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8. Neneh Cherry, Raw Like Sushi (1989)

Pedigrees don't get any better than this: Daughter of Don Cherry and former member of The Slits and Rip Rig & Panic (with whom she appeared on The Young Ones as a chubby-cheeked teen), Neneh Cherry had all the makings of a critical darling. And with her solo debut in 1989, Raw Like Sushi, she was: There's no denying the towering sass and craft of the album's hit, "Buffalo Stance," a song that made Salt-N-Pepa sound like Laverne and Shirley. But the rest of the album wasn't as compelling, and after a few health- and industry-related setbacks, Cherry fell from favor. Ironically, "Buffalo Stance" was so ahead of its time that it doesn't even rate the '80s nostalgia treatment.

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9. Me'Shell NdegéOcello, Peace Beyond Passion (1996)

The university-trained, deeply analytical NdegéOcello focused her intellect into conceptual-but-catchy pop and R&B on her 1993 debut Plantation Lullabies, but three years later, she took whatever commercial cachet she'd earned and spent it on this clunkily experimental exploration of race, gender, and religion, crammed with lecture-songs like "The Womb," "God Shiva," "Leviticus: Faggot," and "Deuteronomy: Niggerman." The album is undeniably bracing and even brilliant at times, but it's like one of those thick literary novels that sits half-read on a shelf next to well-thumbed Stephen King paperbacks.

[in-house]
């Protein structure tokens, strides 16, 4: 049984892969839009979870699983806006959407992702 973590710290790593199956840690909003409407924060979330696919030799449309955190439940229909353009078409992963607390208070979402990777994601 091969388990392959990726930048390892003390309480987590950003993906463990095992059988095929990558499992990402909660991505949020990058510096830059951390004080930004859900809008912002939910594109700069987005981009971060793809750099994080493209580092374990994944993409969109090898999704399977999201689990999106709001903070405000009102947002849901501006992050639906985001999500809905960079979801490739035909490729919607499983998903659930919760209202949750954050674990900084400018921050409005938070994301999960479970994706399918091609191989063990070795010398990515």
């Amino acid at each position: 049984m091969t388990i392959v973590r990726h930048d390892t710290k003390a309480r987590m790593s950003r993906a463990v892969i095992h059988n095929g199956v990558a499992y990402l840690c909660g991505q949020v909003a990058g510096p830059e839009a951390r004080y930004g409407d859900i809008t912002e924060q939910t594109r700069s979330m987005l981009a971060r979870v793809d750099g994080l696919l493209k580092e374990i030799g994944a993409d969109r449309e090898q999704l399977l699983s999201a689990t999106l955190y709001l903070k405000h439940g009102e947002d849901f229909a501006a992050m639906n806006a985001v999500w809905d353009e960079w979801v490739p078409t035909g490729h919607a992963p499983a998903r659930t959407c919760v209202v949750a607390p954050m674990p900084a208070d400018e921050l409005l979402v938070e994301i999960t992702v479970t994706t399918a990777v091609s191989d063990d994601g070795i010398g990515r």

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10. Living Colour, Time's Up (1990)

Even Vivid, Living Colour's 1988 debut, hasn't worn all that well since its pioneering mix of free jazz, hip-hop, and heavy metal first blew the minds of people apparently unaware of the existence of Bad Brains and Fishbone. ("Cult Of Personality" aside, does anything on Vivid hold up?) But Living Colour really lost the plot with Time's Up, an hour of socially conscious hectoring and bombastic genre fusions that seemed relevant and vital at the time, but now looks about as timeless and world-changing as a Malcolm X baseball cap.

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11. Urge Overkill, Saturation (1993)

Saturation proved to be one of those prophetic album titles: By 1993, every mid-sized band in the rock underground had been absorbed by a major, and the industry was starting to puke them all back up. Among the emetics was Urge Overkill—Saturation was its big-label debut, but its thin, slick, arena-ready grunge wasn't tuneful enough to capitalize on the success of a dark-horse hit (the cover of "Girl, You'll Be A Woman Soon" from Pulp Fiction) and a tour with Nirvana. At the time, however, the band looked like hot shit—which probably left many critics scrambling to lavish accolades on them. In hindsight, when it comes to irony-studded cock-rock, this is a hell of a lot more satisfying than The Darkness.